Review: Dead Cells (PS4)

This review is part of Metroidvania Month.

Dead Cells is hard, let’s get that out of the way first. You will die and die again, and each death puts you back to the very beginning of the game. I have uttered many, many choice swear words while playing Dead Cells.

But the important thing is that every one of those deaths felt fair – I knew what I’d done wrong and vowed to do something different on my next run. And most important of all, Dead Cells is a hell of a lot of fun.

The game starts with a squelchy green bundle of matter dropping from a pipe and then crawling towards a headless corpse, which it then reanimates. This is your avatar, and you find yourself in a prison on an island where something has gone very wrong indeed, with clues in the environment hinting there has been some sort of disease outbreak. And now the island is infested with monsters.

At the start, you have a rusty old sword and space for a secondary weapon – you’re given the option of picking up a bow or a shield. You can also equip two skills or grenades, if you can find them – these include things like ice grenades or traps you can lay down to damage monsters and stop them chasing after you. Monsters drop gold when they die, and most levels have a shop where you can buy better weapons – but you can also find them hidden in chests and tucked away in secret rooms.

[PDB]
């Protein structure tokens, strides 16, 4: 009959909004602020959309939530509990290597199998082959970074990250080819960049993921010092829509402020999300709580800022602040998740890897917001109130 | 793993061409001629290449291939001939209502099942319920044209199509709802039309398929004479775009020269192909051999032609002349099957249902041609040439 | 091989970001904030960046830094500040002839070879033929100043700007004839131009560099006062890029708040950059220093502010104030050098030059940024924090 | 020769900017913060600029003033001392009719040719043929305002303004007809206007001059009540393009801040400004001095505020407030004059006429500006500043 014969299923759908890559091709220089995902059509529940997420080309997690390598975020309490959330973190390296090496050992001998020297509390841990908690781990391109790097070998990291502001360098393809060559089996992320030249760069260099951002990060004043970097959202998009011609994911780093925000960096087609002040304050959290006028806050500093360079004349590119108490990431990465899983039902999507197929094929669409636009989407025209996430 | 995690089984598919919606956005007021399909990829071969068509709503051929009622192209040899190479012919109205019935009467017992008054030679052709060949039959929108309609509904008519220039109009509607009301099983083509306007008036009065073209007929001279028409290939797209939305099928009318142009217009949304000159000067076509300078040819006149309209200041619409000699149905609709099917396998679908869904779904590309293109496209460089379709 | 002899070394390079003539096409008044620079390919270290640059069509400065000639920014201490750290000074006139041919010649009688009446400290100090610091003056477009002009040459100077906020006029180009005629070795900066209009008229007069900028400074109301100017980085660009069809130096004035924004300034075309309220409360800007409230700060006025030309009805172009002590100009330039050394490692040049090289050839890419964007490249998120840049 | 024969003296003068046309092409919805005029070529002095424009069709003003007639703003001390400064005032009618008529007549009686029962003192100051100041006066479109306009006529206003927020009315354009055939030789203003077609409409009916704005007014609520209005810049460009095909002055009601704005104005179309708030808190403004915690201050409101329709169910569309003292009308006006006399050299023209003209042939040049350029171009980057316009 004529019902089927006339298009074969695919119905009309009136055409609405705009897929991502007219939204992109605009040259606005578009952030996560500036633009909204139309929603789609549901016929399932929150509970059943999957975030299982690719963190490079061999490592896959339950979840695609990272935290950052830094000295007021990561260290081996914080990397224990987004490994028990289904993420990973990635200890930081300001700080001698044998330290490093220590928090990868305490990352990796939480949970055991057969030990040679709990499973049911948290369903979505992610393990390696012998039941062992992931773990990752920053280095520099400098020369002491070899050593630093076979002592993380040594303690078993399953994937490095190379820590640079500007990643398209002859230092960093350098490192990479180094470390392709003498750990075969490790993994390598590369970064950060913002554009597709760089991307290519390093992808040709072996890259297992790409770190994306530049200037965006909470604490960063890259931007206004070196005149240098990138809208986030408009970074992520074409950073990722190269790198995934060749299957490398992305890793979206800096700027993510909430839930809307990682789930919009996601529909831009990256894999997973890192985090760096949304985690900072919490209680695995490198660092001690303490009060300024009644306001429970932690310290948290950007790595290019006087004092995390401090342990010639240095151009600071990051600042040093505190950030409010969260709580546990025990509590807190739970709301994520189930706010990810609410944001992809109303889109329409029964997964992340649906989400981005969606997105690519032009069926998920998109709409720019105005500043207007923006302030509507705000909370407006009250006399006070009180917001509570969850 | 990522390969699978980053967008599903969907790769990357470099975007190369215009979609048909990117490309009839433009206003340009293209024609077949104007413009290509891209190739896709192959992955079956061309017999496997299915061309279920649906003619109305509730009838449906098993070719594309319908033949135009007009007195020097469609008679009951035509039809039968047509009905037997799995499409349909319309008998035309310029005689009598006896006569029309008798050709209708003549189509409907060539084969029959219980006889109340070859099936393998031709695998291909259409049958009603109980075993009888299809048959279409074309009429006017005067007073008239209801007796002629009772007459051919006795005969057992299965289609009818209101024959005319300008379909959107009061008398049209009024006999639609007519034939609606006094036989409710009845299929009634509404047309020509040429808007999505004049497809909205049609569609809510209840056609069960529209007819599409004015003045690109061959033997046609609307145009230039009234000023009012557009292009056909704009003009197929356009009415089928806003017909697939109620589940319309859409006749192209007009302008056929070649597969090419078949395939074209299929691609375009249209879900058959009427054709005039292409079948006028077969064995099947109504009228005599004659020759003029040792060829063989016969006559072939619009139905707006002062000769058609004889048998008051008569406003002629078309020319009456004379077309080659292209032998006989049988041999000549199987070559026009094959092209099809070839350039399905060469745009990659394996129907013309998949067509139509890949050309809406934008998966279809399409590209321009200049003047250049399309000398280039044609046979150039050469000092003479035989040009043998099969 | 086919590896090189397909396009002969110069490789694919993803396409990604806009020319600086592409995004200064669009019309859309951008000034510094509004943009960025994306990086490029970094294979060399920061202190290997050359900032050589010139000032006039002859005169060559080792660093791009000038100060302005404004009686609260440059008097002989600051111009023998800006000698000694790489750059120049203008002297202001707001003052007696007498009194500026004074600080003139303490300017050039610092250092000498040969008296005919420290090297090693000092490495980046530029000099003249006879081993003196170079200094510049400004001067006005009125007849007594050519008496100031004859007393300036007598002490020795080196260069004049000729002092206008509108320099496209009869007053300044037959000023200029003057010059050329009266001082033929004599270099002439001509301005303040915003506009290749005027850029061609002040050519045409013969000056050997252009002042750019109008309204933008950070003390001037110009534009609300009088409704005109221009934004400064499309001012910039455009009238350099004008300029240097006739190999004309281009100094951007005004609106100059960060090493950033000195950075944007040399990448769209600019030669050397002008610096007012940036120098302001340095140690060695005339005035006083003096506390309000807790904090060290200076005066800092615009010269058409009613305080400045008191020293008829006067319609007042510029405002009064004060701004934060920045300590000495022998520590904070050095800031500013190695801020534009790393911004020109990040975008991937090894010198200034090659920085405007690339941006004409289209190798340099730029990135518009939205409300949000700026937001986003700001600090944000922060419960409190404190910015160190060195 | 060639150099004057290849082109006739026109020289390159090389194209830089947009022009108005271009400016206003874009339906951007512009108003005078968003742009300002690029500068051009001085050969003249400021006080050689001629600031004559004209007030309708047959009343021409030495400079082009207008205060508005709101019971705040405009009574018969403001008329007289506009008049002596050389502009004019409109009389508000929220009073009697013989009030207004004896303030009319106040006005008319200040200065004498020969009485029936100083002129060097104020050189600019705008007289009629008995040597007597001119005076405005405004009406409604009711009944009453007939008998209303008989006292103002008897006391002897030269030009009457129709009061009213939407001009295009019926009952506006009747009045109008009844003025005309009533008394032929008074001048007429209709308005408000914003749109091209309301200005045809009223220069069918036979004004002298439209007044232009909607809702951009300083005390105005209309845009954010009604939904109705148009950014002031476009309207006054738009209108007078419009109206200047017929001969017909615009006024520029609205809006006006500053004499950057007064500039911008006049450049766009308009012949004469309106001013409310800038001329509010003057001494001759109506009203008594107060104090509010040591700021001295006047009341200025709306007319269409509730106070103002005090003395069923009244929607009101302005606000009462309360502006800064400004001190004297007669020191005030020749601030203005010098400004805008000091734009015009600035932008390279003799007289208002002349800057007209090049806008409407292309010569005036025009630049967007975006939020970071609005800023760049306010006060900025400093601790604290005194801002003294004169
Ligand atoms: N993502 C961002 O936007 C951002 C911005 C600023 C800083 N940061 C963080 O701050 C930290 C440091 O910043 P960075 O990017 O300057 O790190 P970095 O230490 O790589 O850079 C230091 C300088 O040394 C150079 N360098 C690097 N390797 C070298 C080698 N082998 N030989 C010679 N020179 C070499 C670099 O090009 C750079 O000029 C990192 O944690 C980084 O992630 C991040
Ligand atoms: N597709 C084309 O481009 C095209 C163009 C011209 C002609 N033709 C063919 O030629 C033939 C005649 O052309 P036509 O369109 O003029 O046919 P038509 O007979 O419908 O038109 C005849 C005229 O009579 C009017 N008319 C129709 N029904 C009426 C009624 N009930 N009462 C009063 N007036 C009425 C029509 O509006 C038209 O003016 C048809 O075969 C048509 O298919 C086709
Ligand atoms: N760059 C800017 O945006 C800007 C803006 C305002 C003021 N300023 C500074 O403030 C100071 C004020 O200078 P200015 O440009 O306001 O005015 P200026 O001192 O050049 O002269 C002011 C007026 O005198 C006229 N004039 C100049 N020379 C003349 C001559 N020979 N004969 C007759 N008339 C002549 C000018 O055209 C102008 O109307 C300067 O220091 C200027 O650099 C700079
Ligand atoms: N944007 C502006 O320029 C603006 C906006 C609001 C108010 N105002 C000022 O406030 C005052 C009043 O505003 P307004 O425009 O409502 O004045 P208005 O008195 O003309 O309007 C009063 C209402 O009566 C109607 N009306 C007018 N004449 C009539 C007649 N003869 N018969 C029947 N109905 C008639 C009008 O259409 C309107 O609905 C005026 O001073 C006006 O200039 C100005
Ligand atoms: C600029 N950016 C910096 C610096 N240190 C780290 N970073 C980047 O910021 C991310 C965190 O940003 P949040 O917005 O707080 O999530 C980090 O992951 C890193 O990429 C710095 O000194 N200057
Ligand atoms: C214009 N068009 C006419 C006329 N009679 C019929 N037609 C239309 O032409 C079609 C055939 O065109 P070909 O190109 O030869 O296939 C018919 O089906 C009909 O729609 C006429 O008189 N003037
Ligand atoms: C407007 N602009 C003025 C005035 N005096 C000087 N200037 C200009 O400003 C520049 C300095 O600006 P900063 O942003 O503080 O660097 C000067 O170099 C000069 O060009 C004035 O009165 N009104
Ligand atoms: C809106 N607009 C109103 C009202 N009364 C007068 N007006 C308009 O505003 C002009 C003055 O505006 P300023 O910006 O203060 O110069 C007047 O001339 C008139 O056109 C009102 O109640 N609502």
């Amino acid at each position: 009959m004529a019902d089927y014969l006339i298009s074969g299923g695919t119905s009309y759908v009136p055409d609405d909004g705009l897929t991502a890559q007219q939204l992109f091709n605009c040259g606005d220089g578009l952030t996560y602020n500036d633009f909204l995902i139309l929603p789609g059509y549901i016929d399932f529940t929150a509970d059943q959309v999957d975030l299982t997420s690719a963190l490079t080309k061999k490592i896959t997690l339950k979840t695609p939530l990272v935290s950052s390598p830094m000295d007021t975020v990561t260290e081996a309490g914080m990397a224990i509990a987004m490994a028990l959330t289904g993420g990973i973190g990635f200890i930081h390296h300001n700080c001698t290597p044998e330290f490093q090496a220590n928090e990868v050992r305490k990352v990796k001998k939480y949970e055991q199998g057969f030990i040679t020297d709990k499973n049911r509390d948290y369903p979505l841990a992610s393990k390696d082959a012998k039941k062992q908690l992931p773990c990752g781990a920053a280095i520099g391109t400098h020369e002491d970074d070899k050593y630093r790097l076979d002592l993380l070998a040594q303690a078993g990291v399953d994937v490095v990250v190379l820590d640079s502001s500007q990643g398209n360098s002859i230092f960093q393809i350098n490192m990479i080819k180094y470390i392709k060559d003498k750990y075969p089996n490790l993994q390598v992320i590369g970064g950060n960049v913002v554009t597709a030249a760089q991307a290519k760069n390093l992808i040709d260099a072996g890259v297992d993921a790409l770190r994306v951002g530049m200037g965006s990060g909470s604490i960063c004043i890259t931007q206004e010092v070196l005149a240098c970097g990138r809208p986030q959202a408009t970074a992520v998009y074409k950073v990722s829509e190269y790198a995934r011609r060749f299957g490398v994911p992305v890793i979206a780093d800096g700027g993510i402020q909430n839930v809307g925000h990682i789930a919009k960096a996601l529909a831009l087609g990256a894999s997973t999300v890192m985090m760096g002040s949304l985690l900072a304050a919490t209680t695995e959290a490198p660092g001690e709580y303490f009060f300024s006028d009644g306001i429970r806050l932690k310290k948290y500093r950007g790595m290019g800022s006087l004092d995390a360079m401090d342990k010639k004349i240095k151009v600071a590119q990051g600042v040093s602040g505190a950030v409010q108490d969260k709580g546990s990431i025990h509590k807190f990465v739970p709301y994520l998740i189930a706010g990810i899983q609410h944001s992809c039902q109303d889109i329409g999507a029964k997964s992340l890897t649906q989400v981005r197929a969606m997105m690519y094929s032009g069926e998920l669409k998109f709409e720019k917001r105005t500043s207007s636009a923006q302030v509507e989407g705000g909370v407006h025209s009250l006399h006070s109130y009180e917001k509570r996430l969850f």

The thing is though, you’re always torn between exploring and simply surviving. If you can get through a level, your health is topped back up to full and you can choose a helpful mutation for the next one, like a bigger health bar or more powerful combos. But each level also has various power scrolls scattered around, which boost your attack and health – for the maximum chance of survival, you need all of these, but do you risk fighting through the hordes of monsters to get them? And that’s the game in a nutshell – a perfect balance between risk and reward.

There have been loads of occasions where I’ve been low on health but just wanted to push on a bit further to uncover some better weapons – sometimes it pays off, but if it doesn’t and you die, you’re sent right back to the beginning of the game. Sometimes you’ll meet an elite enemy that’s tough to kill but leaves behind tons of goodies – is it worth the risk of fighting, or so you press on? And sometimes you’ll come across a cursed chest with amazing treasure – but if you open it, you’ll have to kill ten enemies without taking a hit to lift the curse. These are always tough decisions because the dire penalty is restarting all over again.